Systemizing Trust With Client Testimonials

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Systemizing Trust With Client Testimonials

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We’ve heard that customers have to both know, like and trust us before buying. What if we could start every conversation focused on the most important element: Trust?

Developing trust faster with prospects doesn’t take NLP or language tricks. Instead, developing trust faster comes from understanding the struggles our prospects are going through and empathizing.

But what if we’ve never actually had their challenges because we don’t have their credentials or job title?

That’s where story-based testimonials come in. But not just any testimonial – John Livesay has been systemizing a very impactful form of storytelling that shares the experiences of satisfied clients to both demonstrate empathy and provide credibility and shared his entire system with us. This not only creates conversations, it shortens sales cycles. While this isn’t a CRM or a piece of outreach automation, it’s still a powerful system any sales team can put into play.

Before going over how to gather these types of powerful testimonials, it’s important to understand how to use them. When we sat down with John Livesay, we learned that communicating

John says this type of story starts with an exposition that lays out the who/when/where and why. This allows you to gather a story about a customer who had the same concerns, challenges and hesitancies for buying what you sell. Then, communicate the initial results that customer began to see and round out with the total ROI they attained (on personal and professional levels).

But these types of powerful story-driven testimonials have to be gathered before they can be leveraged, so let’s start there.

Because we’re trimming hope from our sales strategy, we’ll use the acronym TRIM to guide us through creating a system with a trigger, ensuring it’s repeatable, building in ways to improve it and of course, ensuring it’s measurable and getting us results.

T – Trigger: When an existing client is in the ‘honeymoon phase’ of your product or service, get those feelings captured. Ensure you listen for how what you sold them is affecting their lives and businesses. John also recommends visiting with the same satisfied customers a few months after your company’s direct involvement ends. That way, you can get an after-state to work into your powerful testimonials.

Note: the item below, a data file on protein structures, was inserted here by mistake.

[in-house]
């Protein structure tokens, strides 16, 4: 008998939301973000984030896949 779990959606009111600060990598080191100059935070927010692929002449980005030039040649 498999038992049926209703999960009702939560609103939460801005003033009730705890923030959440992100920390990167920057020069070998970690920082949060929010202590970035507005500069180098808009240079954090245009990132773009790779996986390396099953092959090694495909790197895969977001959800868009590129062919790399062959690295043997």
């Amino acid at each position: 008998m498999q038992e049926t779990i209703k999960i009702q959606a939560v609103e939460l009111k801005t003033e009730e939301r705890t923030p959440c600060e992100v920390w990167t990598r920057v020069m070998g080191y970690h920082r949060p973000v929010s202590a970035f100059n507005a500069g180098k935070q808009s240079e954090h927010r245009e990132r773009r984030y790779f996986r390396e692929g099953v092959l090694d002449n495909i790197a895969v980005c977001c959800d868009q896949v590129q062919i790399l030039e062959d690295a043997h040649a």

R – Repeatable: To gather these story testimonials, ensure that you calendar a meeting with each satisfied client to get their before-state, their concerns and how your service or product alleviated them.  It’s best to operate from a checklist of questions so you remember what to ask around the challenges they were having before choosing your product or service, what concerns they had about trying to fix it, what initial results they were most excited to see and what their ROI was from doing business with you.

I – Improvable: One easy way to improve how you and your salespeople are gathering stories is to not ask closed-ended questions. Instead, use the words, “Tell me a story about what was going on before you bought from us, what’s been happening since then around those challenges and what you’d want to ensure other people who are considering this product/service know.”

Another way to improve stories is to keep them in the present tense. It’s the difference between, “Sally was suffering 10 years ago and we helped her. She told us it was great,” and “Sally gets up every day worrying about whether her business will survive. She knows that our widget didn’t save her business, but she is certain it wouldn’t be here without it.”

M – Measurable: To measure the results of these types of story-driven testimonials, first track which stories your salespeople are communicating and across how many prospects. From there, look for closed sales across those prospects and examine which stories are converting and across which salespeople. If your salespeople are willing to share their stories and delivery style, your team will learn something that will ensure they sell with stories better.

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